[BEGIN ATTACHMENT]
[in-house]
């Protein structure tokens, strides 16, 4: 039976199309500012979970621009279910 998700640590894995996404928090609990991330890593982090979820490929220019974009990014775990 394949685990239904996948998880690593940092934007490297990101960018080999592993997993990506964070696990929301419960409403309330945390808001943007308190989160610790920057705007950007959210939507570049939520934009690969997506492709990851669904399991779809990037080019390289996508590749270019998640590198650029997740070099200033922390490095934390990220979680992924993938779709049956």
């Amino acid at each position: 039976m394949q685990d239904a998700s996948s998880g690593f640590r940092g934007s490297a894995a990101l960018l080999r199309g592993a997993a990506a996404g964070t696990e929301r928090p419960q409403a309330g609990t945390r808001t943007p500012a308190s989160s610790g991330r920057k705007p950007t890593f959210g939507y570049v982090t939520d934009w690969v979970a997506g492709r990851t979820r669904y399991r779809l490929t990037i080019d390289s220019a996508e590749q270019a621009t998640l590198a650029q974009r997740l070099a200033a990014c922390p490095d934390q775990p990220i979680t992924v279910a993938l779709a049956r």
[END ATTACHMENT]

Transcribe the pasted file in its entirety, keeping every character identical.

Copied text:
[in-house]
């Protein structure tokens, strides 16, 4: 039976199309500012979970621009279910 998700640590894995996404928090609990991330890593982090979820490929220019974009990014775990 394949685990239904996948998880690593940092934007490297990101960018080999592993997993990506964070696990929301419960409403309330945390808001943007308190989160610790920057705007950007959210939507570049939520934009690969997506492709990851669904399991779809990037080019390289996508590749270019998640590198650029997740070099200033922390490095934390990220979680992924993938779709049956």
């Amino acid at each position: 039976m394949q685990d239904a998700s996948s998880g690593f640590r940092g934007s490297a894995a990101l960018l080999r199309g592993a997993a990506a996404g964070t696990e929301r928090p419960q409403a309330g609990t945390r808001t943007p500012a308190s989160s610790g991330r920057k705007p950007t890593f959210g939507y570049v982090t939520d934009w690969v979970a997506g492709r990851t979820r669904y399991r779809l490929t990037i080019d390289s220019a996508e590749q270019a621009t998640l590198a650029q974009r997740l070099a200033a990014c922390p490095d934390q775990p990220i979680t992924v279910a993938l779709a049956r």